Bats often risk getting drunk off cocktails of alcohol that stew inside ripened fruit. And just as driving is dangerous for intoxicated humans, so is flying for boozy bats.
Now scientists find bats are savvy enough to dine on certain types of fruit sugar to help them get over the ill effects of alcohol. These findings could shed light on how wildlife deals with alcohol.
Bats make up one-quarter of all mammal species. Almost one-third of all bats live on the juices of fruits and the nectar of flowers.
Fruits such as figs and dates accumulate ethanol, or drinking alcohol, as they ripen. While Egyptian fruit bats (Rousettus aegyptiacus) prefer such fruits when they are ripe, as little as a 1 percent concentration of ethanol is toxic for the bats. Even concentrations of less than 1 percent ethanol can make fruit bats sluggish against predators or hamper their ability to avoid obstacles. (For comparison, pale lager beers that most consumers are familiar with are typically 5 percent alcohol by volume.)
"There is very little (research) on the effect of ethanol in wild animals," explained biologist Francisco Sanchez at the Ben-Gurion University of the Negev in Israel. Sanchez and his colleagues detailed their findings on intoxicated bats on April 1 at the Society for Experimental Biology meeting in Glasgow, Scotland.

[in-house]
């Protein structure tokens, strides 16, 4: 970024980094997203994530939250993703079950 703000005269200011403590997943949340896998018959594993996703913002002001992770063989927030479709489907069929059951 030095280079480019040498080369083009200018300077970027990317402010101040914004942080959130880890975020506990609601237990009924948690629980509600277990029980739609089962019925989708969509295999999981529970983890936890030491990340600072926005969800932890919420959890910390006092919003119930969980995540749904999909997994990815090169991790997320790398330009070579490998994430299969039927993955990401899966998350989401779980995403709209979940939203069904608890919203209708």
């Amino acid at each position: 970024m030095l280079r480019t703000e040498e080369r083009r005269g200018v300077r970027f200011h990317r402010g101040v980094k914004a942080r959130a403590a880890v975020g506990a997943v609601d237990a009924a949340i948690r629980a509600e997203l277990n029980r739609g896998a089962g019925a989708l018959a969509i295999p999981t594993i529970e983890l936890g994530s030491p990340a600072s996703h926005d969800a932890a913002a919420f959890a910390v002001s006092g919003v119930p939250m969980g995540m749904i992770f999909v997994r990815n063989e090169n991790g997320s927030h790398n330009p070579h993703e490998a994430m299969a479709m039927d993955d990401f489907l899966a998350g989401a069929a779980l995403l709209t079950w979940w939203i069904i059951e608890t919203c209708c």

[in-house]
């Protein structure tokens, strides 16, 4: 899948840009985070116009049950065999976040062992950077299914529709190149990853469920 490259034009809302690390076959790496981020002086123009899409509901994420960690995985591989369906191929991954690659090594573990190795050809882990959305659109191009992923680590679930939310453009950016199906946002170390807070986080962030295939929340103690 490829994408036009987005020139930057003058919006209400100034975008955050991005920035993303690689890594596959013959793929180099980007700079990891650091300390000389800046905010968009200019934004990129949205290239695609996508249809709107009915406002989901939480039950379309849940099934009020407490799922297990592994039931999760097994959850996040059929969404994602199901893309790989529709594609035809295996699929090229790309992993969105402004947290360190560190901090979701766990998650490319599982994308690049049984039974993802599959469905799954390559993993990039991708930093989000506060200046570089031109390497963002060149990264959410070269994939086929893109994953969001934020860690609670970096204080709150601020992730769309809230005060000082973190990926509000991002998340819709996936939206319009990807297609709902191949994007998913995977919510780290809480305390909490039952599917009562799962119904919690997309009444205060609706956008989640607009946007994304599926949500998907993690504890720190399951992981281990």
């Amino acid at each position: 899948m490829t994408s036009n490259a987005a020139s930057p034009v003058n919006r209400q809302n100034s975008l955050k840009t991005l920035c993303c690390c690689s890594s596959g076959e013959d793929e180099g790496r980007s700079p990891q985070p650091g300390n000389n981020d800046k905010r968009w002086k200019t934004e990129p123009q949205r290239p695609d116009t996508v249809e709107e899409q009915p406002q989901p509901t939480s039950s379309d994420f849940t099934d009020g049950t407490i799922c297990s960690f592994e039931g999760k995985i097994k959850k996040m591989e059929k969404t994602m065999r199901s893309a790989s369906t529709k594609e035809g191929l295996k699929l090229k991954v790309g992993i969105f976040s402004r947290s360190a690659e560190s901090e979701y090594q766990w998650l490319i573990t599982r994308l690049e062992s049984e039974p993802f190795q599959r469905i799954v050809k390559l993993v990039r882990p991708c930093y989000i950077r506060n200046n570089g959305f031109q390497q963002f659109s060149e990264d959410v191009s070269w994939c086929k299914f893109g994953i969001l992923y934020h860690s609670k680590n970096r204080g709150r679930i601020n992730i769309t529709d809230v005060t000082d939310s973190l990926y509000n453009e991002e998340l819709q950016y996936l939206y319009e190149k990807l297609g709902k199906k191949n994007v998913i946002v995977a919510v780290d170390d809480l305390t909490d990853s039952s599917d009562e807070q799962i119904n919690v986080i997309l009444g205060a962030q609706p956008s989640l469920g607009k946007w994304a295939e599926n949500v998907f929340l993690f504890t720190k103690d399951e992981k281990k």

In the past, scientists have suggested the simple sugar fructose, which occurs in fruits and honey, could help the body break down ethanol. Sanchez and his colleagues gave Egyptian fruit bats liquid meals that contained miniscule levels of drinking alcohol and either fructose, glucose or sucrose. Glucose is a simple sugar found in most plant and animal tissue, while sucrose, commonly known as table sugar, is a combination of one fructose molecule and one glucose molecule.
Breath tests revealed that alcohol levels dropped faster after feeding on fructose-loaded meals than when given food containing either sucrose or glucose. They also found that as the amount of booze in food increased, the fruit bats preferred fructose-rich food more than glucose-laden food.
Curiously, even though sucrose did not appear to help combat intoxication as well as fructose did, the fruit bats preferred food that contained sucrose over foods with either fructose or glucose, regardless of whether or not there was alcohol in the food.
Perhaps for the bats, "some sugars taste better than others," Sanchez told LiveScience. "The perception of sweetness versus bitterness may vary according the type of sugar and the amount of ethanol consumed. The combination of sucrose and ethanol may just have tasted better than either ethanol and fructose, or ethanol and glucose."